Kids Code with Modus
This year, I organized the second STEAM (Science, Technology, Engineering, Art, and Mathematics) event at Modus for my daughter’s 4th-grade class from PS 372 The Children’s School in Brooklyn. These events allow us to connect with the next generation and share our love for design and engineering systems.
My goal was to align a STEAM oriented project with their current science and language arts curriculum, so we engaged the class in a multidisciplinary engineering challenge. Using a common engineering design cycle, the class designed and developed an ocean-themed animation in Scratch, a design and development platform with a visual programing language. Scratch is a project of MIT Media Labs, released free of charge, to teach basic programming concepts.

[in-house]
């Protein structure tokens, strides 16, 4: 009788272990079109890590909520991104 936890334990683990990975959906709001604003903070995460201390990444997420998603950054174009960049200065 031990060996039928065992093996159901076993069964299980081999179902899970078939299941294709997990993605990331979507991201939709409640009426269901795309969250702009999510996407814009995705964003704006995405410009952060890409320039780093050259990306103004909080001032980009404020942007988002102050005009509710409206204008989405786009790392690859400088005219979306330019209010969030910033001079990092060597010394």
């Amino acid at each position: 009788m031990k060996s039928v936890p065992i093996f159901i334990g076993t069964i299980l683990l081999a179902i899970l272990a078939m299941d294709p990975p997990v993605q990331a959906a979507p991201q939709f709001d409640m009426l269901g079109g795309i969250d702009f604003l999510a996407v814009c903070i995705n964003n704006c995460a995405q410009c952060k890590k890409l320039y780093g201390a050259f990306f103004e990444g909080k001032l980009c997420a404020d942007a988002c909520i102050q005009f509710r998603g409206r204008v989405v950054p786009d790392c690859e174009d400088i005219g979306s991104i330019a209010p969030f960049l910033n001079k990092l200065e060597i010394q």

Building Software with Kids
The first time Modus hosted a group of kids, we leveraged design thinking principles and, in an hour, built a video game with my daughter’s 2nd-grade class using Pixel Press Floors.
This time we wanted to go deeper and explore the team dynamics involved in building software as well as highlight the multifaceted and transferable skills involved, such as using graphic organizers for essay construction and graphing.
This class included 16 general and 8 special education students, 1 general and 1 special education teacher, and 2 paraprofessionals. The kids and adults took the subway from Brooklyn to our office on 29th street, in Manhattan, and filed into our largest conference room. As is the case with nearly every PS 372 class, they were extremely well behaved and clever. It was anybody’s guess who had “special abilities.”
Build a Team